Do you like scary movies? How about franchise follow-ups?
Not a straight reboot, nor quite a sequel, the new Scream — which confusingly shares a title with the first film — instead positions itself as a twice-as-cynical hybrid of the two. It's a “requel,” uniting veteran characters with fresh faces to extend its franchise’s lifespan incrementally and harken extensively back to the original.
Is this more proof of Hollywood’s inability to invest in new ideas and rest any once-lucrative property that retains a shred of brand recognition? Count on it. Another attempt to sate audiences with an empty-calories promise of a trip down memory lane? Definitely. But as the commercial success of Star Wars: The Force Awakens, Jurassic World, and Ghostbusters: Afterlife makes clear, requels can be big business.
In the case of this fifth entry in the once-subversive meta-slasher series — the first not directed by franchise architect Wes Craven, who died in 2015 — that means Sidney Prescott (Neve Campbell), Gale Weathers (Courteney Cox), and Dewey Riley (David Arquette) are all back, and for more than a fleeting cameo.
The original Scream trapped its characters and a few horror-obsessed acquaintances in a slasher movie of their own that, thanks to a knife-wielding maniac in a Ghostface mask, proceeded regardless of everyone’s familiarity with the genre. And much as Jamie Kennedy’s resident fanatic Randy armed the first Scream’s teens with a set of time-honored rules for surviving to the end — no sex, no substances, no saying “I’ll be right back” — this new Scream, as directed by Matt Bettinelli-Olpin and Tyler Gillett (Ready or Not), takes pains to school its new blood on what it might take to survive Ghostface.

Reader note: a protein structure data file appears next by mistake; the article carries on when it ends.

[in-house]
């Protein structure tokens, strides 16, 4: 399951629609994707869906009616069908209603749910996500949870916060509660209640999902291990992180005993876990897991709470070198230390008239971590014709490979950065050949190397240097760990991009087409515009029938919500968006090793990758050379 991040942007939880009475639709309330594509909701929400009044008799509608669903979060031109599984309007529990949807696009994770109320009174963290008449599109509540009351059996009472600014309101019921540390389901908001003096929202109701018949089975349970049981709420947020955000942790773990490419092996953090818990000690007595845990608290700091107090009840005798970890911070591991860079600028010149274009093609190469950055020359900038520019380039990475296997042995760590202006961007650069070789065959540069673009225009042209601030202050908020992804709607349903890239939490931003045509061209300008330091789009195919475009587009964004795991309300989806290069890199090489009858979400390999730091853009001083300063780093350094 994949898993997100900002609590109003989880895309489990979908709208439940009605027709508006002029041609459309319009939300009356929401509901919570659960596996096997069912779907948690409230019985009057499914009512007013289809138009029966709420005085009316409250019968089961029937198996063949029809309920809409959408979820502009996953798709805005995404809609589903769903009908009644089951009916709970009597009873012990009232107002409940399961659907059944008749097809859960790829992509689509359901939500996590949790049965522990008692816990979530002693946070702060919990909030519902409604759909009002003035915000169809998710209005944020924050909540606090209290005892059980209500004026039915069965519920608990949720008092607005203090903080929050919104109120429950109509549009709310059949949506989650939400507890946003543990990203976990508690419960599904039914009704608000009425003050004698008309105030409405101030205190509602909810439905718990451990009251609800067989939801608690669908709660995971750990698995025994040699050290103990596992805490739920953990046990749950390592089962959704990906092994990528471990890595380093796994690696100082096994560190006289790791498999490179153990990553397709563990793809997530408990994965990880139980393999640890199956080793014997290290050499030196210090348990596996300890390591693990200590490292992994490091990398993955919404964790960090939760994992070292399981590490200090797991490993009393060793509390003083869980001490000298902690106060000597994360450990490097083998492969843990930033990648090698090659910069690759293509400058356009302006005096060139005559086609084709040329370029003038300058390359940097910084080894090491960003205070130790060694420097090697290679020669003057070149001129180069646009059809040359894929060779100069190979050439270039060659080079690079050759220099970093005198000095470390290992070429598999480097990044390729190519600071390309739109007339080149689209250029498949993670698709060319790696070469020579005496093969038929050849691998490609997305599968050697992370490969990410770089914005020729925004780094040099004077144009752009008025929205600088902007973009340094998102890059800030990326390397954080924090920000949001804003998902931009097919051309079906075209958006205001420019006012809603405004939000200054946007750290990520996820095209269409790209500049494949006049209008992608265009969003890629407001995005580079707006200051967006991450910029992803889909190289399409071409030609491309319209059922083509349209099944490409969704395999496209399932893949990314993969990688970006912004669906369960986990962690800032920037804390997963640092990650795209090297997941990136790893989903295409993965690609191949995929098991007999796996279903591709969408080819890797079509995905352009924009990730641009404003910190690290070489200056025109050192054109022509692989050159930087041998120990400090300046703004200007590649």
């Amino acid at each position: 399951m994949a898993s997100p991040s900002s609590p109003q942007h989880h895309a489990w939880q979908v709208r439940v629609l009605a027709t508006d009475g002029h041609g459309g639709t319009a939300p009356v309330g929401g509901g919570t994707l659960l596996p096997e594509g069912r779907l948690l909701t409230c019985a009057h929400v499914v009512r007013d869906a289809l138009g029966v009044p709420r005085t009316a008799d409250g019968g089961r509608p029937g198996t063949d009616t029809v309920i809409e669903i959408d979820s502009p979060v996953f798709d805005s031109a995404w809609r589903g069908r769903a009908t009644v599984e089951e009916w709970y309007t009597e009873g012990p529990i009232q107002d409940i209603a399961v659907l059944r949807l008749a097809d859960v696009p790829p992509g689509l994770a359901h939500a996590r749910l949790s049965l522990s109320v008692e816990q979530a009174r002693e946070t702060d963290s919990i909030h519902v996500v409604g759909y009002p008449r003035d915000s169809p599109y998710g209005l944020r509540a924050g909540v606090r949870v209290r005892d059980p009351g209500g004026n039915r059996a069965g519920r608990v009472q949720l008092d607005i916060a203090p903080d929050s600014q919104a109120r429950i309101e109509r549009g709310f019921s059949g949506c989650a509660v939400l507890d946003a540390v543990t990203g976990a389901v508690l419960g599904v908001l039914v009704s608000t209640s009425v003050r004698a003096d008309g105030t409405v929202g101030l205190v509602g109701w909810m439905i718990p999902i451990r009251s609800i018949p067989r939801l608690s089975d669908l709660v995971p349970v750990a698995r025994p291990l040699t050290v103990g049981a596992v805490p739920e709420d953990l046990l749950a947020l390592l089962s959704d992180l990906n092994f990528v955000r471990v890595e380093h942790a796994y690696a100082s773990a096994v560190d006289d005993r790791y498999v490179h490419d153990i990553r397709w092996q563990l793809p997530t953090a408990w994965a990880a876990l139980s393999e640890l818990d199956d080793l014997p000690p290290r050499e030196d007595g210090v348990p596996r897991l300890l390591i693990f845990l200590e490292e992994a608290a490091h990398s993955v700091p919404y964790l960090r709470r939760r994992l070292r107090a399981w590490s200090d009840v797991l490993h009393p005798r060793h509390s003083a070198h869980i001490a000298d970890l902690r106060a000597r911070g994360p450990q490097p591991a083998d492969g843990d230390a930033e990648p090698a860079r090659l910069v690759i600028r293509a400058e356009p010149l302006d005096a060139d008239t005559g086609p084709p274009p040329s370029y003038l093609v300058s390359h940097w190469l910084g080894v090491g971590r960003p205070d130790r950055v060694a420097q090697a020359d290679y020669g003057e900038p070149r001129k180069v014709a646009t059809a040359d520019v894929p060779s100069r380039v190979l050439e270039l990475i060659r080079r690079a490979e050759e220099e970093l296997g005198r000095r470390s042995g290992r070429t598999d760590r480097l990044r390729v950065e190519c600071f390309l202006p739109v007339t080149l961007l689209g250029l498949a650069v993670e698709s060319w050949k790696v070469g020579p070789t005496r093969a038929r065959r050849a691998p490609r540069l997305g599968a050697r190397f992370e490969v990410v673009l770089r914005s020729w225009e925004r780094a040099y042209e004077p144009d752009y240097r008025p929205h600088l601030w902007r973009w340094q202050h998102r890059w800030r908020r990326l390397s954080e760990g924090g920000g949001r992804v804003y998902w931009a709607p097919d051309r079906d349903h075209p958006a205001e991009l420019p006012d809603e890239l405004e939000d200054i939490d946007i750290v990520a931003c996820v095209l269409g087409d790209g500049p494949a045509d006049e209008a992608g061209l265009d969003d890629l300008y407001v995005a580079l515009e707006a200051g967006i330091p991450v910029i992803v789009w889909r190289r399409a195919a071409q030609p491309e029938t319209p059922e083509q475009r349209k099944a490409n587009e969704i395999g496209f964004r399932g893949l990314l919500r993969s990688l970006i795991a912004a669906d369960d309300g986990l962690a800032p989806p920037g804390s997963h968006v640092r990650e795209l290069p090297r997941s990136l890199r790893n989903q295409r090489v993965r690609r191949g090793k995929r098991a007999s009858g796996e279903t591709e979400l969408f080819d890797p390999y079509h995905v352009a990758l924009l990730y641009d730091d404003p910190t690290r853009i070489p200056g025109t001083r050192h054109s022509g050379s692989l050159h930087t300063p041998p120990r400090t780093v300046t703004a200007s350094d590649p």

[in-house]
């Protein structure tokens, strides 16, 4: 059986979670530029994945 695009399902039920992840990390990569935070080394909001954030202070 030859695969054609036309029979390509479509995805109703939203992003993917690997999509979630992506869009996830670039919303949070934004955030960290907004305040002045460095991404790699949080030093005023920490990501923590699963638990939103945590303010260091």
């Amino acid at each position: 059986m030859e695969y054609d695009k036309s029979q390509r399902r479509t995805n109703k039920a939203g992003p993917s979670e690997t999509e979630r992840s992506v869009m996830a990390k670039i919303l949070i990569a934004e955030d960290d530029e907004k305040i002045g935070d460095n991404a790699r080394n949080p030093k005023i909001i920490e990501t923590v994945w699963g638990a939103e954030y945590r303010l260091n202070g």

There will be no answering the phone while home alone, no going down into darkened basements, and absolutely no failing to background-check loved ones, among other such foolhardy acts. Of course, the old-timers in attendance need no such refresher.
Reuniting in Woodsboro after a lengthy three-pronged reintroduction, Sydney, Gale, and Dewey seek to protect the troubled Sam (Melissa Barrera, In the Heights), whose sister (Jenna Ortega, You) and boyfriend (Jack Quaid, The Boys) are among those stalked by Ghostface. Naturally, the killer’s motive is tied up in a dark secret from Sam’s past, a secret that connects her directly to a pivotal character from the first Scream.
“It always goes back to the original,” stress horror-buff twins Mindy (Jasmin Savoy Brown) and Chad (Mason Gooding), who themselves are related to Randy.
The new characters mainly serve to connect this Scream back to its same-named progenitor, also tackling the bulk of the film’s meta-commentary. Early on, one lays out the concept of a “requel,” and another sings the praises of “elevated horror.” In the world of Scream, both terms speak to a new generation just as horror-literate as its predecessors but more openly dismissive of the genre’s overall quality — especially where slasher sequels are concerned.
That’s in part because the fictional, in-film Stab series — which turned the bloody events of the first Scream into a hit horror franchise in Scream 2 — is now on its eighth installment, and ardent fans of the earlier entries have soured on the franchise’s recent direction. But it’s mostly because the main subject in this new Scream’s sights is fandom itself: more specifically, an abusive subsection of fandom where passion has curdled into childish rage and toxic entitlement.
The new Scream largely fails to imbue its new characters with personality or soul.